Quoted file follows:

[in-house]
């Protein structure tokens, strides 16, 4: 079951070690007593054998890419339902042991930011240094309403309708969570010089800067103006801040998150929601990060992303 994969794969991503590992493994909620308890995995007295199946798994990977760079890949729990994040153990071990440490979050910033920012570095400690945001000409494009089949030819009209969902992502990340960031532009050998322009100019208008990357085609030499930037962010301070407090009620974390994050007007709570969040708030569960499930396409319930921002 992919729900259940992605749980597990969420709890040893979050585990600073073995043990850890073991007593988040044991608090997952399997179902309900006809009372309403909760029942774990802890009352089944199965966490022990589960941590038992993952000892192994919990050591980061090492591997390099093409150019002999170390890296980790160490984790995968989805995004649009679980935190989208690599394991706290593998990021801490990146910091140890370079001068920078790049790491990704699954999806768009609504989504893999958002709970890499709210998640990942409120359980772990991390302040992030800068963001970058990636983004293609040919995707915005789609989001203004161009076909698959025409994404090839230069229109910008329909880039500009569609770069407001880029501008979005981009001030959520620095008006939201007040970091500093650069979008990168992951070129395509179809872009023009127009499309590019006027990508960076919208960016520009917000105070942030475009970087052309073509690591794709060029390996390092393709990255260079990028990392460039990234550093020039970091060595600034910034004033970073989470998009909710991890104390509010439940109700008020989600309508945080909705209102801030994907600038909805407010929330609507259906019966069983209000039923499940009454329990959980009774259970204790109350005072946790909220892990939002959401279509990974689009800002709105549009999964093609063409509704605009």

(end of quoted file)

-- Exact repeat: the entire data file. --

[in-house]
């Protein structure tokens, strides 16, 4: 079951070690007593054998890419339902042991930011240094309403309708969570010089800067103006801040998150929601990060992303 994969794969991503590992493994909620308890995995007295199946798994990977760079890949729990994040153990071990440490979050910033920012570095400690945001000409494009089949030819009209969902992502990340960031532009050998322009100019208008990357085609030499930037962010301070407090009620974390994050007007709570969040708030569960499930396409319930921002 992919729900259940992605749980597990969420709890040893979050585990600073073995043990850890073991007593988040044991608090997952399997179902309900006809009372309403909760029942774990802890009352089944199965966490022990589960941590038992993952000892192994919990050591980061090492591997390099093409150019002999170390890296980790160490984790995968989805995004649009679980935190989208690599394991706290593998990021801490990146910091140890370079001068920078790049790491990704699954999806768009609504989504893999958002709970890499709210998640990942409120359980772990991390302040992030800068963001970058990636983004293609040919995707915005789609989001203004161009076909698959025409994404090839230069229109910008329909880039500009569609770069407001880029501008979005981009001030959520620095008006939201007040970091500093650069979008990168992951070129395509179809872009023009127009499309590019006027990508960076919208960016520009917000105070942030475009970087052309073509690591794709060029390996390092393709990255260079990028990392460039990234550093020039970091060595600034910034004033970073989470998009909710991890104390509010439940109700008020989600309508945080909705209102801030994907600038909805407010929330609507259906019966069983209000039923499940009454329990959980009774259970204790109350005072946790909220892990939002959401279509990974689009800002709105549009999964093609063409509704605009």